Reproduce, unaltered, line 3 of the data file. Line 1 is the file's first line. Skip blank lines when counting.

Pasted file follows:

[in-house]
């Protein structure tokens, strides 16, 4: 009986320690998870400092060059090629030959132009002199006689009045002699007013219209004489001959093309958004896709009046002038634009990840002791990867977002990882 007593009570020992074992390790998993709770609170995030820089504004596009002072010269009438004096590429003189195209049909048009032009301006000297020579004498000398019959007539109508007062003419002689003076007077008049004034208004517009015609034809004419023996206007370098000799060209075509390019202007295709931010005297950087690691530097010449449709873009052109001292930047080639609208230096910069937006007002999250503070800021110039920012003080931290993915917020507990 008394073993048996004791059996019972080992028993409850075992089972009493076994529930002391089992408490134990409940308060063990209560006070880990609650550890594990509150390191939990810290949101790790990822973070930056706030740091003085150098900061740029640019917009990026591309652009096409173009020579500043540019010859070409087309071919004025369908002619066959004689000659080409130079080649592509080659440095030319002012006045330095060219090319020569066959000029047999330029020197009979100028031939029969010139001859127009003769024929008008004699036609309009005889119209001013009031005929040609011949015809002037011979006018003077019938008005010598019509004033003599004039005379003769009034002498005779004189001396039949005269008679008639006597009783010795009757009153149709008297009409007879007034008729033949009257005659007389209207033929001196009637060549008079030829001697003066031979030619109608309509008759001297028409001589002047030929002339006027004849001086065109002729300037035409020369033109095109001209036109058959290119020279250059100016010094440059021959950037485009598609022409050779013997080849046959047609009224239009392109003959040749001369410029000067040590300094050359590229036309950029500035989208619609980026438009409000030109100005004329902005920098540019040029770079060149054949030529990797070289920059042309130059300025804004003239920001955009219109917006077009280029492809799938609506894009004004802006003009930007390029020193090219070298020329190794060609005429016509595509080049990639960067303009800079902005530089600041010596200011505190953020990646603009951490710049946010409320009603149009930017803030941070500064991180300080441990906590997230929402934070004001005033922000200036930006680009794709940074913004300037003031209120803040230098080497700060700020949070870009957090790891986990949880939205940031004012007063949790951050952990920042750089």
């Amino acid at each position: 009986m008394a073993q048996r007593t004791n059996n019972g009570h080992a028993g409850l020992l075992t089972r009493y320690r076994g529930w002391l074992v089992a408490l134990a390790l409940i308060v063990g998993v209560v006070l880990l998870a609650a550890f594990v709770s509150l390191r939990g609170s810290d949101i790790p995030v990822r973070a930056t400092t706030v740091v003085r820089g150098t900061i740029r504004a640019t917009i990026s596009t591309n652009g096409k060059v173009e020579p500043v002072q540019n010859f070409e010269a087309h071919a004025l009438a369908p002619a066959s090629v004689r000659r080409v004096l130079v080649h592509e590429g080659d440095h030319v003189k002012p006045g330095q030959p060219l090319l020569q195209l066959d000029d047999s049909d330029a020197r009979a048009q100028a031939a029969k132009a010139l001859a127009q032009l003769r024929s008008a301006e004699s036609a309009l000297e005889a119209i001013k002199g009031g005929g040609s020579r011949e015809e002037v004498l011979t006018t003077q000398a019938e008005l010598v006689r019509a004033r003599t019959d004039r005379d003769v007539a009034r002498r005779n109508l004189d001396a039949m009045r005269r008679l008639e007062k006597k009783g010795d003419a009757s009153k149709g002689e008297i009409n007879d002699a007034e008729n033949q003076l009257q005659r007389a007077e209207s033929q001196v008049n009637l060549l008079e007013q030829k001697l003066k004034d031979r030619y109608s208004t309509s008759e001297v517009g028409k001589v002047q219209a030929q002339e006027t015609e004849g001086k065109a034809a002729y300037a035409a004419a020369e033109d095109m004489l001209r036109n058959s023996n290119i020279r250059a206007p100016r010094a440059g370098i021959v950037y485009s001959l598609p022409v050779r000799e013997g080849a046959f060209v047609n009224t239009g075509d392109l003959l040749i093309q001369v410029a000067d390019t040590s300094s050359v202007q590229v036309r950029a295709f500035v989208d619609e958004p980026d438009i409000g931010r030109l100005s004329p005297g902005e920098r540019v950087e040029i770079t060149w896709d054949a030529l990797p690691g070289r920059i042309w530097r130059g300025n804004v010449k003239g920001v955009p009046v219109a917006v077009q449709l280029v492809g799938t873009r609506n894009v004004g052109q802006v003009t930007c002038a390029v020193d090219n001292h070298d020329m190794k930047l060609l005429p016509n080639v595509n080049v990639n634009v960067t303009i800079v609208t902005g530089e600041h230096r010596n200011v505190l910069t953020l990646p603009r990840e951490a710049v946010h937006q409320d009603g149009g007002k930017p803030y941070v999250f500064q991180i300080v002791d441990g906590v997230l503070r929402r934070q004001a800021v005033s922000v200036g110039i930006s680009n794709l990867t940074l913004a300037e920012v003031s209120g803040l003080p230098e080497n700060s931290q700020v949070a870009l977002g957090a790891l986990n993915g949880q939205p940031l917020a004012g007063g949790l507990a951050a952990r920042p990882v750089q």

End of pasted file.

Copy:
């Amino acid at each position: 009986m008394a073993q048996r007593t004791n059996n019972g009570h080992a028993g409850l020992l075992t089972r009493y320690r076994g529930w002391l074992v089992a408490l134990a390790l409940i308060v063990g998993v209560v006070l880990l998870a609650a550890f594990v709770s509150l390191r939990g609170s810290d949101i790790p995030v990822r973070a930056t400092t706030v740091v003085r820089g150098t900061i740029r504004a640019t917009i990026s596009t591309n652009g096409k060059v173009e020579p500043v002072q540019n010859f070409e010269a087309h071919a004025l009438a369908p002619a066959s090629v004689r000659r080409v004096l130079v080649h592509e590429g080659d440095h030319v003189k002012p006045g330095q030959p060219l090319l020569q195209l066959d000029d047999s049909d330029a020197r009979a048009q100028a031939a029969k132009a010139l001859a127009q032009l003769r024929s008008a301006e004699s036609a309009l000297e005889a119209i001013k002199g009031g005929g040609s020579r011949e015809e002037v004498l011979t006018t003077q000398a019938e008005l010598v006689r019509a004033r003599t019959d004039r005379d003769v007539a009034r002498r005779n109508l004189d001396a039949m009045r005269r008679l008639e007062k006597k009783g010795d003419a009757s009153k149709g002689e008297i009409n007879d002699a007034e008729n033949q003076l009257q005659r007389a007077e209207s033929q001196v008049n009637l060549l008079e007013q030829k001697l003066k004034d031979r030619y109608s208004t309509s008759e001297v517009g028409k001589v002047q219209a030929q002339e006027t015609e004849g001086k065109a034809a002729y300037a035409a004419a020369e033109d095109m004489l001209r036109n058959s023996n290119i020279r250059a206007p100016r010094a440059g370098i021959v950037y485009s001959l598609p022409v050779r000799e013997g080849a046959f060209v047609n009224t239009g075509d392109l003959l040749i093309q001369v410029a000067d390019t040590s300094s050359v202007q590229v036309r950029a295709f500035v989208d619609e958004p980026d438009i409000g931010r030109l100005s004329p005297g902005e920098r540019v950087e040029i770079t060149w896709d054949a030529l990797p690691g070289r920059i042309w530097r130059g300025n804004v010449k003239g920001v955009p009046v219109a917006v077009q449709l280029v492809g799938t873009r609506n894009v004004g052109q802006v003009t930007c002038a390029v020193d090219n001292h070298d020329m190794k930047l060609l005429p016509n080639v595509n080049v990639n634009v960067t303009i800079v609208t902005g530089e600041h230096r010596n200011v505190l910069t953020l990646p603009r990840e951490a710049v946010h937006q409320d009603g149009g007002k930017p803030y941070v999250f500064q991180i300080v002791d441990g906590v997230l503070r929402r934070q004001a800021v005033s922000v200036g110039i930006s680009n794709l990867t940074l913004a300037e920012v003031s209120g803040l003080p230098e080497n700060s931290q700020v949070a870009l977002g957090a790891l986990n993915g949880q939205p940031l917020a004012g007063g949790l507990a951050a952990r920042p990882v750089q």